There are some moments in the day when you feel a sense of contentment and an overall good feeling. To me, one such trivial (non-trivial personally) moment each day is when I make both kids take their afternoon nap and run downstairs and make tea for myself. I come back to the study (these days KB sleeps in the study on the pull out Elmo couch) and take that first sip of hot tea as I begin to check my mail and then read a few blog posts before either child wakes up from his/her usual restlessness. That moment is one of satisfaction – at having completed the duties of that day so far, a load off the back that once the nap time is done, the rest of the day should be more easy and manageable. It is a moment of pleasure – to have the luxury of time, however little, to sit in the company of your children, yet have that moment to yourself…to feel connected to friends through email…to be able to enjoy reading something well written (when I read some blog posts) while sipping a cup of hot tea….to sit in a warm and cozy room on a cold day….it just feels good overall. I feel that same joy multiplied every night when I go to bed (usually the last person to do so) and feel connected in that physical space – the four of us, together, feeling warm and resting for the night. I never linger much on that thought – I just immediately thank the creator for that feeling…for that blessing.
Yesterday, as I sat down to have my tea, I was reading an article in National Geographic on the migration of illegal immigrants from Central America to Mexico and then to the United States. I quote here a part of that essay:
“Before the Lópezes left Managua, they had heard the counsel repeated now in certain poor neighborhoods of Central America: If you are leaving for El Norte, find Padre Flor Maria Rigoni in the city of Tapachula, 20 miles north of the border, because the first dangerous crossing you will make is not the one that takes you into the United States. It is at the southern Mexican border where the perils begin—the thugs, the drug runners, the extortionists in official uniforms, the police and migration agents who pack undocumented migrants into detention facilities before forcing them onto buses to be deported. The Tapachula migration station was recently rebuilt, to hold 960 migrants and process them more quickly; the southward-bound buses roll out every morning before dawn.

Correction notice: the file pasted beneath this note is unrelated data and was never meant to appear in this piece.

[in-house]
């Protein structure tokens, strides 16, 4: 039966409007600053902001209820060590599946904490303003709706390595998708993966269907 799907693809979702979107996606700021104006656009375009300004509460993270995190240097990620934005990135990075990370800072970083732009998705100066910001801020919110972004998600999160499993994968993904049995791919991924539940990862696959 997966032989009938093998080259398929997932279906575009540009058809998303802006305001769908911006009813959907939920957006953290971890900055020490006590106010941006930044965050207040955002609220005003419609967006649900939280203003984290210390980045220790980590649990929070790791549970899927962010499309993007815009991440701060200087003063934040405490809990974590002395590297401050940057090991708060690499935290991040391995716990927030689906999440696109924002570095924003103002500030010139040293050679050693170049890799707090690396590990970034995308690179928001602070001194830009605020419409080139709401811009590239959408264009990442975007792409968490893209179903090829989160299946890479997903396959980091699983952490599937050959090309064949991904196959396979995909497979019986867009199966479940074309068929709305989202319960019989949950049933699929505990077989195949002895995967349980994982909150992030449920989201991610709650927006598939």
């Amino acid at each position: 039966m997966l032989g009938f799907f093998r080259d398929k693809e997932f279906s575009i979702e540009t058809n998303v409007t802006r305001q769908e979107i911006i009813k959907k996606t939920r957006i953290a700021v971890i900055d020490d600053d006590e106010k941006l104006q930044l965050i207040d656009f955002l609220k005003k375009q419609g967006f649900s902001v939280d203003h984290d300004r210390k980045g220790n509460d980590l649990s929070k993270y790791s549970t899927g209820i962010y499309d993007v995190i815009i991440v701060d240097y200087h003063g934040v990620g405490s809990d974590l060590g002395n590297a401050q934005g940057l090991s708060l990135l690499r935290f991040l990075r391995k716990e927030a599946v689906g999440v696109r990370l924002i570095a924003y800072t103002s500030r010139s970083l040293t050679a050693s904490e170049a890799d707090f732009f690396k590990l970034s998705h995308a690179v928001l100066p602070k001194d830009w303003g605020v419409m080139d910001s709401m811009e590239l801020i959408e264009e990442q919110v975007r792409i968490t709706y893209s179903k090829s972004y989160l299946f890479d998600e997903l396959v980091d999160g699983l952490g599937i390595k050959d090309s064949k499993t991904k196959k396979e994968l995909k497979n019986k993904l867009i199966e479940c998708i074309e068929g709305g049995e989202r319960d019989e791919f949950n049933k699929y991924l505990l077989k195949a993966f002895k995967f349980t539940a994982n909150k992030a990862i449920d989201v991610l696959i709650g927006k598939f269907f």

The Lópezes rode for hours in the 90-degree heat, Jessenia standing on blocks attached to both sides of the bicycle’s rear wheel. She carried her shopping bag in the crook of her arm and kept her hands on Armando’s shoulders as he pedaled, avoiding migration checkpoints by veering at intervals off the pavement and onto dirt paths. They had remarkably good luck. No one assaulted them with machetes or rifles or handmade pistols fashioned from PVC pipes stuffed with gunpowder; no one beat Armando and dragged Jessenia into the weeds; no one forced them to undress so that their body cavities and secret sewn-in clothing pockets could be examined for hidden money. No passing taxi driver decided to collect a payoff that day by alerting muggers or immigration officials that a vulnerable-looking couple was approaching on the road.”
I read such stories and I wonder about them later. Did they make it to the USA? Did they manage to get their two-year old child to join them? As I sit down and feel that opposing force pulling me to complain about all that I don’t have – I ponder about such people who have to toil and risk their lives in the hope of a better life for their children. I have to remind myself constantly that I am blessed in many ways. I am grateful for everything, from the most trivial like my hot tea to the bigger blessings – my children, my husband and family. I shudder to think of this balance in my life being disturbed in anyway. If I put myself in the shoes of the people mentioned in this article, I feel a shiver run down my spine. There are people suffering far worse and there are people who cruise through life without any problems what so ever. We will never figure out the rhythm to the dance of destiny and why people go through what they go through. The only thing I can do is to acknowledge all the blessings I have, and in some sense a lot of the people around me have. I can only wish for life to be good to those who have been very unfortunate in many ways and pray for them. It is this train of thought that made me pass on the blessings to the many unknown people I read about and wish for them a better life….and to all of you who do happen to read this post.
P.S - Lavs, this is in response to your "Blessings" tag by the way. Thanks again!